// CGCS Media Wire brings you this media analysis from the Iran Media Program with thanks and permission. As investigations continue around the story of imprisoned, tortured and now deceased Iranian blogger Sattar Beheshti, public opinion rallies around finding out the truth of the situaion.
Six days after the imprisoned Iranian blogger Sattar Beheshti died during prison interrogations, the Iranian Judiciary pledged that those involved in his death should be “dealt with quickly and without any tolerance.” This incident has effectively rallied public opinion both inside and outside of Iran against the government, seen as the responsible party for his death.
Arrested in his house on October 30th by the FATA Police (The Police of the Information Production and Exchange Space, or Cyber police), on the charge of “acting against National Security through activities on social networks and Facebook,” 35 year old Beheshti was transferred to section 350 of Evin Prison on October 31, 2012 and severely tortured. Both of his wrists were badly bruised, which indicated that he had been subjected to jawjeh (a common form of torture by the Intelligence Police of Iran whereby prisoners are handcuffed and hanged from the ceiling).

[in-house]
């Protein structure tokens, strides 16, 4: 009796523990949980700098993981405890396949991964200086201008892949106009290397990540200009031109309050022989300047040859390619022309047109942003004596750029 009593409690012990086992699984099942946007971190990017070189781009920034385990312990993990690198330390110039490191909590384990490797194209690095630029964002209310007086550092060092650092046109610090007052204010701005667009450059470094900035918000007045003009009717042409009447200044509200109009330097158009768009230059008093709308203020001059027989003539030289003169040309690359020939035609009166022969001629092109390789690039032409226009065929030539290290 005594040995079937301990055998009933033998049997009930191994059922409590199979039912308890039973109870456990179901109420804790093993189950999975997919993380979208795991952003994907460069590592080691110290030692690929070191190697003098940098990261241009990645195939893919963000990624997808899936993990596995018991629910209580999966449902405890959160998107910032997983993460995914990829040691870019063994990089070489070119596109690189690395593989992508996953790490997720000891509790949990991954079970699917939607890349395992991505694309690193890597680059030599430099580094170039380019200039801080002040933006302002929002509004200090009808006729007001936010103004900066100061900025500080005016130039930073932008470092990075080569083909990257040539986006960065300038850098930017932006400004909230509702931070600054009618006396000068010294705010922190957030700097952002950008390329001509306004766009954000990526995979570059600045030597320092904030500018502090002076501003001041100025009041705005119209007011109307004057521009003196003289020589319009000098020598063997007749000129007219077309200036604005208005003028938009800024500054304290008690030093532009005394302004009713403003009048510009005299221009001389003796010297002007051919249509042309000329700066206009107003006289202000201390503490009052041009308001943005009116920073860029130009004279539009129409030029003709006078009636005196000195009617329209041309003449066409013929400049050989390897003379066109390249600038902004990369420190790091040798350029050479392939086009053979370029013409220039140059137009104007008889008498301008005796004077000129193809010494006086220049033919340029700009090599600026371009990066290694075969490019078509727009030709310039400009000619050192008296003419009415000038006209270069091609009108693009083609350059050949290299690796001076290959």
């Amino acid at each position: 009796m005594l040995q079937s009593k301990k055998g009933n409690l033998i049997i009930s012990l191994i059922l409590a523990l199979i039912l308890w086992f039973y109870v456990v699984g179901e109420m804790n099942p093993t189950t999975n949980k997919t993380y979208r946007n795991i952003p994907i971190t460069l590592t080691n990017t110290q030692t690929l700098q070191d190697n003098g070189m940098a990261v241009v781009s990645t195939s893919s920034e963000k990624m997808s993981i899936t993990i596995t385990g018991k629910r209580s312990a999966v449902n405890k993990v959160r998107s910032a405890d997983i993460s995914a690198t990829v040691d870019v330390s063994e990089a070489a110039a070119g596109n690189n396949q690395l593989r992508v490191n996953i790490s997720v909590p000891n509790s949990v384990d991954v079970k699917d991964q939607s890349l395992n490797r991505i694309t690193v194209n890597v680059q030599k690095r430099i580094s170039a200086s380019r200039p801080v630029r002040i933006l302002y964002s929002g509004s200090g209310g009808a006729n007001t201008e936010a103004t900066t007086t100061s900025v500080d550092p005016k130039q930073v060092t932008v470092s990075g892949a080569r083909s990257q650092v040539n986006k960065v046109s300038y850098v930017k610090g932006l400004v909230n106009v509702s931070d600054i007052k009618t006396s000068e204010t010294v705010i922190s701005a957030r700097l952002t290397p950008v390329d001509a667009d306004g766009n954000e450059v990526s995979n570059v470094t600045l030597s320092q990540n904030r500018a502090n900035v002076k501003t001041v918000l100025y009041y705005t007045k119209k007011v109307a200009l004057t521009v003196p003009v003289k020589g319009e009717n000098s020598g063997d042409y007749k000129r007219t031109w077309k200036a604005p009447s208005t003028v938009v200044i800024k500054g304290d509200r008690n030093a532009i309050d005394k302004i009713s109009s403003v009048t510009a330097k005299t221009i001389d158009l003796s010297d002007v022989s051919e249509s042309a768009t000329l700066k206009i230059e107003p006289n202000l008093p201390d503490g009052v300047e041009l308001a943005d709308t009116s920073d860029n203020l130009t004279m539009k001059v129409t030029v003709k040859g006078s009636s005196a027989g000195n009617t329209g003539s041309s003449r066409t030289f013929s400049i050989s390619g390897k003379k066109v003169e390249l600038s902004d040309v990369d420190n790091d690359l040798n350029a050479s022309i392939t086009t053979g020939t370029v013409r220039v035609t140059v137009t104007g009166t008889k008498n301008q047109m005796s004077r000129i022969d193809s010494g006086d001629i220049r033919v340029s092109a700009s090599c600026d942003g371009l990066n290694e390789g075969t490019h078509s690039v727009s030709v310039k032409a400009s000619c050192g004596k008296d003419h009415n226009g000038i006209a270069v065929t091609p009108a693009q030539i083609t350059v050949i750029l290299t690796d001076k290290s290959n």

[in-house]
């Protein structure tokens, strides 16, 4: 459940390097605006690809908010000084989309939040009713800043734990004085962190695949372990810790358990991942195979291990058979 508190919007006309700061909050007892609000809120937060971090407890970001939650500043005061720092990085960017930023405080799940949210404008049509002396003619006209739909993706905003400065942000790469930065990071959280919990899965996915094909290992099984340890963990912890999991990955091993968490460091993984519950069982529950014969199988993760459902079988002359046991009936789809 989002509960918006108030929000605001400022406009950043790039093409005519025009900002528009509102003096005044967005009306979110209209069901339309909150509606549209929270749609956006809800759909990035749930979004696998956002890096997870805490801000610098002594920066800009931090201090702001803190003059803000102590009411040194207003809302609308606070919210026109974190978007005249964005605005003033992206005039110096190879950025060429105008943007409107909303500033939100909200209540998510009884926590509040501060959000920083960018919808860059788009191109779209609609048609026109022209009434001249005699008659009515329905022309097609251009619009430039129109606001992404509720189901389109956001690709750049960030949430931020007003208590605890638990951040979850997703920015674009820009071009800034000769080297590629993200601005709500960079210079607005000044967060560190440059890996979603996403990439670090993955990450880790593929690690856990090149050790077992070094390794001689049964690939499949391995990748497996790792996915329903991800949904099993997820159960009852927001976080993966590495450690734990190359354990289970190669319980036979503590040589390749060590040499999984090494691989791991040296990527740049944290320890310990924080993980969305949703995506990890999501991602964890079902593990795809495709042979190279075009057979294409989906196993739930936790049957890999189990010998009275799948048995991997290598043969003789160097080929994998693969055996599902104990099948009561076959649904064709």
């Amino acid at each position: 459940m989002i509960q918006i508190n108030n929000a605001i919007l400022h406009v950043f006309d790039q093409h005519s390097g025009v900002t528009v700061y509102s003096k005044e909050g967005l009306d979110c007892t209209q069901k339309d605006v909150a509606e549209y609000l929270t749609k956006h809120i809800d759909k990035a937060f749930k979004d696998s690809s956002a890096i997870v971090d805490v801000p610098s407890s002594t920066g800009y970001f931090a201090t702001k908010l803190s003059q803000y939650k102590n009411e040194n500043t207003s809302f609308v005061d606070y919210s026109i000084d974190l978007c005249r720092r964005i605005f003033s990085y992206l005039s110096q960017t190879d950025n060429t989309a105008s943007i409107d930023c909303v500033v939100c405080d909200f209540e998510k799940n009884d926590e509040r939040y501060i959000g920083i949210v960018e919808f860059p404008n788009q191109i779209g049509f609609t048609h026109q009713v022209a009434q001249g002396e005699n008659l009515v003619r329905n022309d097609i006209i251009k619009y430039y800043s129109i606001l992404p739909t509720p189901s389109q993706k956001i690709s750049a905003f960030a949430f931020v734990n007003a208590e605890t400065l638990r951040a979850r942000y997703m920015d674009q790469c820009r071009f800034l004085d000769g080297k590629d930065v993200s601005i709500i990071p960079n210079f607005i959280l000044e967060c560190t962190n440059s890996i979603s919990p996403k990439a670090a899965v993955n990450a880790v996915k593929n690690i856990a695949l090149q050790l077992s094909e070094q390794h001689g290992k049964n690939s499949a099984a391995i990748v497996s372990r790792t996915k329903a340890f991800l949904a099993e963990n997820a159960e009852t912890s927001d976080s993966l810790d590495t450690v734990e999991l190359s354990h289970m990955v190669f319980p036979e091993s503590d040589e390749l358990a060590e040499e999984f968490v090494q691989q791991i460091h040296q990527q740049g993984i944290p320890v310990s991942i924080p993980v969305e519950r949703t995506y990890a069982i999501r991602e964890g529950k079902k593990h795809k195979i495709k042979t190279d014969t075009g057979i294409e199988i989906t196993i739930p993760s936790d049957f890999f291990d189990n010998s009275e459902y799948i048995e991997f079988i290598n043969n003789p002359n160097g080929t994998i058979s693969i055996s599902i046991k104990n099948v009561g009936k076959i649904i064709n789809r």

Kalameh, a news website affiliated with the opposition leader Mir Hossein Mousavi and the first to publish the news of Beheshti’s death, published the testimonies of 40 political prisoners in Evin Prison who maintain that Beheshti was tortured and then transferred from section 350 to an unknown location on November 1 and killed later.
Within the first few days of his arrest, Iranian authorities declined to comment on the death of the blogger. Even the Vice-Chairman of the Parliamentary Committee for National Security Mansour Haghighat-Pour declared that the death of a blogger is not a matter that “requires the interference and examination of this committee.” After widespread response from opposition websites demanding an official answer from the Islamic Republic of Iran, international institutions such as Amnesty International and Reporters Without Borders reacted against the Iranian government and condemned his death at the same time as the international community. Iranian cyberspace was awash with leaked information and calls for an explanation and investigation were made on websites across the political spectrum in a rare display of unity. Public pressure increased until Parliamentarians Ahmad Tavakoli and Ibrahim Nekou called for an investigation and intensified pressure over the next week in cyberspace and in the international community finally compelled the Iranian government to respond.